CDC Links Salmonella Case in Kansas to Rattlesnake Pills

rattlesnake salmonella pills
Rattlesnakes fill a viewing pit during the Sweetwater Rattlesnake Roundup at Nolan County Coliseum? in Sweetwater, Texas on March 10, 2018. The CDC announced May 3 that pills made from dried rattlesnake meat were likely responsible for a case of Salmonella in Kansas after pills found in Texas tested positive for a genetically similar strain of the bacterium. LOREN ELLIOTT/AFP/Getty Images

Rattlesnake pills may have caused two cases of Salmonella in Kansas and Texas, the Centers for Disease Control and Prevention (CDC) announced Thursday. The pills, made of dried and ground-up snake meat, are often advertised as a folk remedy "treatment" for cancer, HIV and acne. Newsweek previously reported on one of the two cases included in Thursday's update.

The patient in Kansas, whose gender and age was not specified in the report, said they had taken five of the pills. Unfortunately, they only had five—which meant epidemiologists couldn't test a sample of the pills for the bacterium. However, a strain of Salmonella found in rattlesnake pills by Texas' public health department is a close genetic relative to the strain found in the Kansas patient. The genetic signatures mean it's "likely that the Kansas patient became ill from the consumption of rattlesnake pills."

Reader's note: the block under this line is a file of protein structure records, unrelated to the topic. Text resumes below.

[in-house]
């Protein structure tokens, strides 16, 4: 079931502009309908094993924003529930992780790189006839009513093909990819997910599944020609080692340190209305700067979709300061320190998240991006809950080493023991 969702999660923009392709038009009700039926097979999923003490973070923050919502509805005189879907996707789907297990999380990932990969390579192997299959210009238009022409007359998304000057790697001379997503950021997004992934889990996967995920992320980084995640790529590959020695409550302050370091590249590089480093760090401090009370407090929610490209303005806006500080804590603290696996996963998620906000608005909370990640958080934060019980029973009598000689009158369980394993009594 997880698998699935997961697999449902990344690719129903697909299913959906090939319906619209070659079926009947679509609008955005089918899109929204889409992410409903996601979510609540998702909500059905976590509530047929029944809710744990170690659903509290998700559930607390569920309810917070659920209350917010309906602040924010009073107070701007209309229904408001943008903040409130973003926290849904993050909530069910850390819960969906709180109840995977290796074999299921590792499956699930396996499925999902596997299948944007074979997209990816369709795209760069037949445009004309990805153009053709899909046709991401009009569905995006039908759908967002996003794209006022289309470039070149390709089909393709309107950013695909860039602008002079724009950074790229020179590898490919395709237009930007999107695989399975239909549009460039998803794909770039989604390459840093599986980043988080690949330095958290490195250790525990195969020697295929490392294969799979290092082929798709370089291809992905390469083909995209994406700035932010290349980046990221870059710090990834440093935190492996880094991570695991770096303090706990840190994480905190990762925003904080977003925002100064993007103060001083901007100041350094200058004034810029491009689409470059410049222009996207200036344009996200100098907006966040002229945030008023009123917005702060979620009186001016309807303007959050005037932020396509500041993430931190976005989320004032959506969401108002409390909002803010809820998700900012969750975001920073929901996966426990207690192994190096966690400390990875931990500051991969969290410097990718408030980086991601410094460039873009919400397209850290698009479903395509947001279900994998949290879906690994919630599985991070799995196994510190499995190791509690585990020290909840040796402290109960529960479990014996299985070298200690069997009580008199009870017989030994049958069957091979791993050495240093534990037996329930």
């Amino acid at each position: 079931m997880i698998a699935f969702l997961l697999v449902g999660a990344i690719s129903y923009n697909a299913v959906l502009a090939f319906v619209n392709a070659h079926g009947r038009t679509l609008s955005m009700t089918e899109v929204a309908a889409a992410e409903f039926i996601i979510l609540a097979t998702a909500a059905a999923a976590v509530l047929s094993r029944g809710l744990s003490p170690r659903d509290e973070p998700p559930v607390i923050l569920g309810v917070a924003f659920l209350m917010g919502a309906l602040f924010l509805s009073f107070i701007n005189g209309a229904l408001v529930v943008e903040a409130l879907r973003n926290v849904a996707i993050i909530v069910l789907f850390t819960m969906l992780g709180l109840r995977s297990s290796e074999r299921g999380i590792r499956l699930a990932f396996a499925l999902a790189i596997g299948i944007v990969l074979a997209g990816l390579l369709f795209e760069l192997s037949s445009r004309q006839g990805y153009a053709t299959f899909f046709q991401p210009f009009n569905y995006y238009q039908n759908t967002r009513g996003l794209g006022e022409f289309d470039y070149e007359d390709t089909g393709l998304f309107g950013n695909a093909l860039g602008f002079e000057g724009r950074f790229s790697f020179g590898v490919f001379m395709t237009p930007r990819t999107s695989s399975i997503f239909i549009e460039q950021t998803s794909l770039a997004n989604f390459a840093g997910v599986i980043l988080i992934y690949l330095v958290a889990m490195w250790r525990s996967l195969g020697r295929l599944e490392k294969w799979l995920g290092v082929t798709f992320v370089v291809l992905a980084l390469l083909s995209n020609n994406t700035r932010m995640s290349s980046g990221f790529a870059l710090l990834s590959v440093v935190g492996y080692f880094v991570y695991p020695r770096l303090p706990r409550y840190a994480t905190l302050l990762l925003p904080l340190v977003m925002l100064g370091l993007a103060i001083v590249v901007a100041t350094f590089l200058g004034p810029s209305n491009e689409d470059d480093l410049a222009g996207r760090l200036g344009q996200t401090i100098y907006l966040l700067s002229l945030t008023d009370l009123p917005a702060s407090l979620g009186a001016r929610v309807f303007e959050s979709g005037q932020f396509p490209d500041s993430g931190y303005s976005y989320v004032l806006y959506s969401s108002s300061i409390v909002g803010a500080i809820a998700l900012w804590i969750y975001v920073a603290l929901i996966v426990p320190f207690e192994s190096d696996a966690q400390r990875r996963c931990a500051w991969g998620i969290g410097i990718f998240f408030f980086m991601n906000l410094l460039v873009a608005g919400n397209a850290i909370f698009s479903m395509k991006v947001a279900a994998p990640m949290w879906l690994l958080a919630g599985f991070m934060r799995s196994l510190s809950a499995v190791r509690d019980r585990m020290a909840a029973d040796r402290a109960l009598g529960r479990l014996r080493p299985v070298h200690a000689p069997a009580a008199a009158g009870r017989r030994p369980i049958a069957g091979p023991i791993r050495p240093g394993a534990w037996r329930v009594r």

Rattlesnake pills aren't the only place Salmonella can lurk. The bacterium can also be found on food and on other kinds of animals, including eggs and tiny turtles. Symptoms include a fever and stomach issues, like diarrhea and cramps. Very old and very young people are particularly vulnerable, as are people whose immune systems are weak because of an autoimmune condition or cancer treatments.

Other Salmonella outbreaks in the past have also been linked to these pills, but this is the first time this particular kind of Salmonella has been found. Though the risk of Salmonella contamination may seem small, the agency warned that the Food and Drug Administration doesn't regulate rattlesnake pills in the same way it regulates traditional drugs.

"Persons choosing to take rattlesnake pills, especially persons at higher risk for severe Salmonella infections, should be aware of the risk for salmonellosis associated with their consumption," scientists from state and federal agencies wrote in their summary. "Consultation with a licensed health care provider to discuss potential risks and benefits is recommended before taking any supplements."